the cameras feeing the LED screens.
“There is only two hours of the show that happened in the evening,’ says Nkosi.
“There was more LED lighting than last year so we used them to light the inside of
the stage for the cameras.’
Lighting fixtures list:
• 24 x Martin 2kW Viper
• 24 x Martin 2kW Washes
• 24 x Robe Robin 600 LED
• 12 x Martin 3000 Strobes
• 24 x Tri-Tour LEDs
• 12 x Robe Red Wash
• 24 x four cell cyclites
The lighting console employed was a MA grandMA2 full-size paired to an Avolite
ART2000 48-way dimmer rack while an MDG Atmosphere APS hazer supplied hazing
Probably the biggest difference to this year’s event was the LED system, supplied by
Gearhouse company LEDVision.
“Last year, the emphasis was placed on artistic elements, as far as the LED
contingent was concerned,’ says Graeme Baker, project manager at LEDVision.
“This year, we tried to combine enhanced viewing with artistry by putting a large
centre screen on the stage, surrounded by “commas’ on either side.’
In line with that plan, the kit supplied to gig was as follows:
• 1 Barco B10 trailer
• 40 Lighthouse R16 LED panels
• Stage screens: configured as 2 of 5 panels wide by 4 panels high (5.08m x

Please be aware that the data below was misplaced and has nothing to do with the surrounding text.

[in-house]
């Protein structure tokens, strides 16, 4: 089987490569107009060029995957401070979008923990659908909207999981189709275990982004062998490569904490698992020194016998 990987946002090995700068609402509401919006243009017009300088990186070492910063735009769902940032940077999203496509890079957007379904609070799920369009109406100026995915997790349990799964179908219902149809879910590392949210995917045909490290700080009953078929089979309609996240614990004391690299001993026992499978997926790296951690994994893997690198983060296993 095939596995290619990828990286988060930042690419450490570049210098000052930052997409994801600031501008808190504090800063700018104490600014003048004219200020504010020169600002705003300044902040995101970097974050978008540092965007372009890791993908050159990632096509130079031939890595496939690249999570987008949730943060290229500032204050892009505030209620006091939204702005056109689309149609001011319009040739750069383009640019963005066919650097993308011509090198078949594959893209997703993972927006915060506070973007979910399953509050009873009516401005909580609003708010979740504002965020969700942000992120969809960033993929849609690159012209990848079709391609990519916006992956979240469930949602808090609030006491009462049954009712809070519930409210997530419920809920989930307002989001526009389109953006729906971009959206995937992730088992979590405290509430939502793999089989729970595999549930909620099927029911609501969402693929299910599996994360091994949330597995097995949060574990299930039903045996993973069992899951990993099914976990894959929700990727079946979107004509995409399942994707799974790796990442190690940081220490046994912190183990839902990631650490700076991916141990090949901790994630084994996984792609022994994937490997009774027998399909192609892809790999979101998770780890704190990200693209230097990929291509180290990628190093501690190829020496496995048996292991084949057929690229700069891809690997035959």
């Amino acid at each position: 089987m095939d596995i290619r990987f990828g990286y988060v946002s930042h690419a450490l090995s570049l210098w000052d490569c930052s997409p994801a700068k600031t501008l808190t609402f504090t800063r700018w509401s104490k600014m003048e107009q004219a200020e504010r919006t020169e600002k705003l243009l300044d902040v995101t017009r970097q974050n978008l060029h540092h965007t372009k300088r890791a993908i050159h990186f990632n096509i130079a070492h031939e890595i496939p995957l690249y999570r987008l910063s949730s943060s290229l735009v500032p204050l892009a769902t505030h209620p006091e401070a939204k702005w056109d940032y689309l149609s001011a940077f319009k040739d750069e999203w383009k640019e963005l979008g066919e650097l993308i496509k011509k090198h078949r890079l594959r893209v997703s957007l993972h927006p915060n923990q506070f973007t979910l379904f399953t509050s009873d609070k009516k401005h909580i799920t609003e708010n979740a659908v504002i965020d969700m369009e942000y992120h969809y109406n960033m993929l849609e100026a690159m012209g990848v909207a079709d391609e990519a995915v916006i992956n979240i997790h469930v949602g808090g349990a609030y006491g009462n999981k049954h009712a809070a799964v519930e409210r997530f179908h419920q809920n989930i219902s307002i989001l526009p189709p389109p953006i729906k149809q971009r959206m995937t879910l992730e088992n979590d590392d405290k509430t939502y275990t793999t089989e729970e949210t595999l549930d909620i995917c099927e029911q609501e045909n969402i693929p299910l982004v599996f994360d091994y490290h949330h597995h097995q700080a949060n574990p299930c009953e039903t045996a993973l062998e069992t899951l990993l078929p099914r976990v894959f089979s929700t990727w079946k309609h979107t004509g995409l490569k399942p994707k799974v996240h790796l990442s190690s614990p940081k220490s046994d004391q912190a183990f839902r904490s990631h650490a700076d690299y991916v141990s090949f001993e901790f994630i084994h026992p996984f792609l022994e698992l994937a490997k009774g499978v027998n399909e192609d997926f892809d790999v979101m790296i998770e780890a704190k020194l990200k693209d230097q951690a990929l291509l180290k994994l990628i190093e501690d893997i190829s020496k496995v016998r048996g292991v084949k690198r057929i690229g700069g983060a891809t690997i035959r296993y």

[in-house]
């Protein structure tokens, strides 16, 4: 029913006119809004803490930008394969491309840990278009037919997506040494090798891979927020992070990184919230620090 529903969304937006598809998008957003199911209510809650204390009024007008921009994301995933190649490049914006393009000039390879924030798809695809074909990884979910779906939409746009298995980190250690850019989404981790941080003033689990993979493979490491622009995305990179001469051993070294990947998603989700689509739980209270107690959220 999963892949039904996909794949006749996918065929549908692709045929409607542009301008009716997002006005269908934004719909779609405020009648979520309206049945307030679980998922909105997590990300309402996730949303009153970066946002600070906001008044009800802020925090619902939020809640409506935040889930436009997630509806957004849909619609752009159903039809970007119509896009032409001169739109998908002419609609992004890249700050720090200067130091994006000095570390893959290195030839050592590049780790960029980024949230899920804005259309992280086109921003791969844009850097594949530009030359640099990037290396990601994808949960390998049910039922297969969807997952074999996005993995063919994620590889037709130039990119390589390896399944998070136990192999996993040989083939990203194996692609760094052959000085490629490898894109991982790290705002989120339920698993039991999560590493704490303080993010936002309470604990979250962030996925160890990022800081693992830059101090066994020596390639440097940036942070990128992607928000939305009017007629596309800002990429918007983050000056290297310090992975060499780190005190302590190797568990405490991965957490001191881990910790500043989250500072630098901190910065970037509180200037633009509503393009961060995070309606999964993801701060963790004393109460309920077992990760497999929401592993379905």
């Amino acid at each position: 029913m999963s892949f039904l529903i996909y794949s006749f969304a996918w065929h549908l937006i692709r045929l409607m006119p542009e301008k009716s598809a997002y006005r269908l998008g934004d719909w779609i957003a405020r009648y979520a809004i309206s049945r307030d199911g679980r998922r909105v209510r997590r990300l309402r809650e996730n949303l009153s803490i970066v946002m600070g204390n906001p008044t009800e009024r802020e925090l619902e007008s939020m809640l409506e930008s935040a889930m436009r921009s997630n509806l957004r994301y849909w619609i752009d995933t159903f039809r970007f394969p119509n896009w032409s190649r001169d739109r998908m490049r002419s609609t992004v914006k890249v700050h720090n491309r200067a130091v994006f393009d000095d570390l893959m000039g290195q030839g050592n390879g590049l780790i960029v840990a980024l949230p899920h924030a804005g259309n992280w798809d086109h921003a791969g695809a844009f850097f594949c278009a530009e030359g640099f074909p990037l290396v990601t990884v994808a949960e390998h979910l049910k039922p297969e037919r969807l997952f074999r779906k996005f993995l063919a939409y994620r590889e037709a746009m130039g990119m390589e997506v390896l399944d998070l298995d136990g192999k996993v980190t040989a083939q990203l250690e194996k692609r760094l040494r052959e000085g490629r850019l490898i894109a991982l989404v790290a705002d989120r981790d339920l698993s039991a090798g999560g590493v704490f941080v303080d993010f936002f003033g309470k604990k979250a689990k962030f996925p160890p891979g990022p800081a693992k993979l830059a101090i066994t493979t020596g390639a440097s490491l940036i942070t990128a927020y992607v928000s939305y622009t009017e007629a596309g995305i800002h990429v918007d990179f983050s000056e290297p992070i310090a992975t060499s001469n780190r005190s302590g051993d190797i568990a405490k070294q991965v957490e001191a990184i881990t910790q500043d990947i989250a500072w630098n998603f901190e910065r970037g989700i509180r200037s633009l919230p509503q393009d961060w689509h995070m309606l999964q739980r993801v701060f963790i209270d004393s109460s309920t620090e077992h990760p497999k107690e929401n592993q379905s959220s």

3.048m), 16:9 ratio
• 100 Lighthouse R16 LED panels
• Delay screens: configured as 5 of 5 panels wide by 4 panels high (5.08m x
3.048m), 16:9 ratio
• 220 Lighthouse DuoLED 18 LED panels configured as:
• Centre screen: 144 panels: 1 of 16 panels wide x 9 panels high (9.216m x
5.184m) 16:9 ratio
“Joburg Day is truly one of the largest annual South African events of its kind,’
concludes Baker. “For artists and technical suppliers alike, it is the perfect
opportunity to showcase this country’s talents. Every year we try to better the last,
ultimately giving audiences an event to remember: a concert of international
standard, featuring South African artists!’
Once again South Africa shows its loyal concert-going population that we can roll
with the big boys. Of course, when you’re rolling with the big boys it’s time to bring
out the big guns and that’s exactly what Gearhouse did for Joburg Day. Contrasting
this year to what they did at last year’s event, it’s clear that this was more an
exercise of refinement than anything else and with the ever increasing inclusion of
their skills development through the Gearhouse Academy, it seems things can only
get smoother from here.